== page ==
a given policy, is going to impact
different regions of the US and the people that
live in those regions.
It's a potential opportunity in the sense
that, if we can adopt policies that both decarbonize
and generate revenue at the same time, like a carbon tax
that John was talking about earlier,
then we can use those revenues internally
to the policy to safeguard these communities.
And what we work out in the paper
is ways to design a cap and dividend
plan that keeps the money inside of different regions in the US,
so you're not sending money out from middle America
to the coasts and from rural communities into the cities,
which I think would be devastating and probably death
blow to a particular policy.
The next thing I want to mention and show
is a map of what electricity-specific carbon
footprints look like.
So if you look at just the electricity
side of the total carbon footprint
that I showed you before, I think the challenge
is even tougher here.
And the one thing that I'll mention
is, many of the policies that we tend
to rely on, or at least potentially
advocate for at a national scale, might actually
lead to a lot of money flowing out
of those rural communities and middle America into the coasts.
So just imagine, for example, a clean energy standard
or a renewable portfolio standard that's nationwide.
If you don't design that correctly
then what you're effectively going to be doing
is taxing all of the red and purple areas on this map
and subsidizing all the green, yellow, and blue areas.
And again, that seems to me as an amateur political scientist
a policy that will have a number of negative ramifications,
either before it's adopted or after it's adopted.
So I think we need to be smart.
We need to think about policies that
can generate the revenue to undo the negative effects of carbon
I think we are fooling ourselves if we
think that this is a free lunch for everybody,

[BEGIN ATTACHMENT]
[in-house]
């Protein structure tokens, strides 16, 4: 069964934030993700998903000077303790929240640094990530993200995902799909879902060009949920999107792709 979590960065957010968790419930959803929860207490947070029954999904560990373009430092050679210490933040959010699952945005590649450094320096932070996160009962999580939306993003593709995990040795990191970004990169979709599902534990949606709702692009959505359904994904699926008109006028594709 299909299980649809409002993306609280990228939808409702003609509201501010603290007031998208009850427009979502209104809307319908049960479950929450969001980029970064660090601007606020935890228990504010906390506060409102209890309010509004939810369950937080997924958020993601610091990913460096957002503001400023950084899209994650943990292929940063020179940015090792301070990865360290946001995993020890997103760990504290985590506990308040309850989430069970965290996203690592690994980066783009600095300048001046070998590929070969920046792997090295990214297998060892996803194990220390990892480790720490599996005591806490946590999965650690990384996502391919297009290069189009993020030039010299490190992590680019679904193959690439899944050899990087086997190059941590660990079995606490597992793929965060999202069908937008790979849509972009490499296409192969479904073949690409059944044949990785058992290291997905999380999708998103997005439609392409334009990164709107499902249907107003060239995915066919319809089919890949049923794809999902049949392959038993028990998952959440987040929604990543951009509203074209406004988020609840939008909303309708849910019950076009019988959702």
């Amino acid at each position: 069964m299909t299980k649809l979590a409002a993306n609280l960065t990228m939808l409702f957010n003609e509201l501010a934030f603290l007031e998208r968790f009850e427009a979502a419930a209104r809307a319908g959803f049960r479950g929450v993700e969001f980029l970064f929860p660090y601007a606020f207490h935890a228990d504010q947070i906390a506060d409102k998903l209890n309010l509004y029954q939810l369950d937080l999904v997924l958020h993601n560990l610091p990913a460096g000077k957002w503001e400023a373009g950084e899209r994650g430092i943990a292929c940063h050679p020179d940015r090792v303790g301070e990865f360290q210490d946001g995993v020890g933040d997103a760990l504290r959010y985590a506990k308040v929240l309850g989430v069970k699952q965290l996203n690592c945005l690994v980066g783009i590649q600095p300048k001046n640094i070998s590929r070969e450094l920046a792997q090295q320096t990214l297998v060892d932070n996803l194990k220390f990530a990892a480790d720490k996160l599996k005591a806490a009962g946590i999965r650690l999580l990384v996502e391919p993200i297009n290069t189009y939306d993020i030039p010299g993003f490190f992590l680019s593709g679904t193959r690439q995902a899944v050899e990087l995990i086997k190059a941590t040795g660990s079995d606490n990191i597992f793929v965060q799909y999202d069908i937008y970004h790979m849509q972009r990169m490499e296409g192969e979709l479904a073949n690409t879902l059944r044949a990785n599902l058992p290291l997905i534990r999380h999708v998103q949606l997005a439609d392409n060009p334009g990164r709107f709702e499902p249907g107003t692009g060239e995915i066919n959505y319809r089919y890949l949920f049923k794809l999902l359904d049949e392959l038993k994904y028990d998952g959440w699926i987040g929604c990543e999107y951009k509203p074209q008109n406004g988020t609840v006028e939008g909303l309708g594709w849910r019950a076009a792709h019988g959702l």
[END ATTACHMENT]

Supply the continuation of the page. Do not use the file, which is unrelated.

so that we really do need to be thoughtful about which
policies we adopt and the specifics of those policies.
And I look forward to working with anyone on the call today
to design policies to safeguard those at-risk communities.
And with that, I'll turn it back over to David.
[David Goldston] Thanks, Chris.
Before I get to some general questions,
one question in the chat is specifically on the map,
so why don't I turn to that immediately?
The person is asking, why would upstate
New York, which is relatively rural and cold,
have such a low carbon footprint?
[Chris Knittel] Yeah, so that's partly because their electricity
is very clean.
And also just that there's two effects, not only the carbon intensity
of the fuel or product you're using, but also
how much you're using.
So they have relatively clean electricity
and they're not consuming a ton.
Even though they're using propane and natural gas
for heating, on the electricity side,
they're not consuming a lot of electricity as well.
[David Goldston] Great, thanks.
So let me start with a general question to all of you,
and this came up a little bit already in several
of the presentations,
about the nature of where we are on technology.
So, to what extent is getting where
we need to go to meet the Paris targets a matter of scaling up
existing technology, and what are the main barriers to that?
And to what extent is it that we actually need technologies
that we don't have now?
Say, better energy storage, for example.
So Jessika, why don't I start with you, and then –
[Jessika Trancik] Yeah, sure.
Thanks for the question.
So, you know, we've made a lot of progress in technology,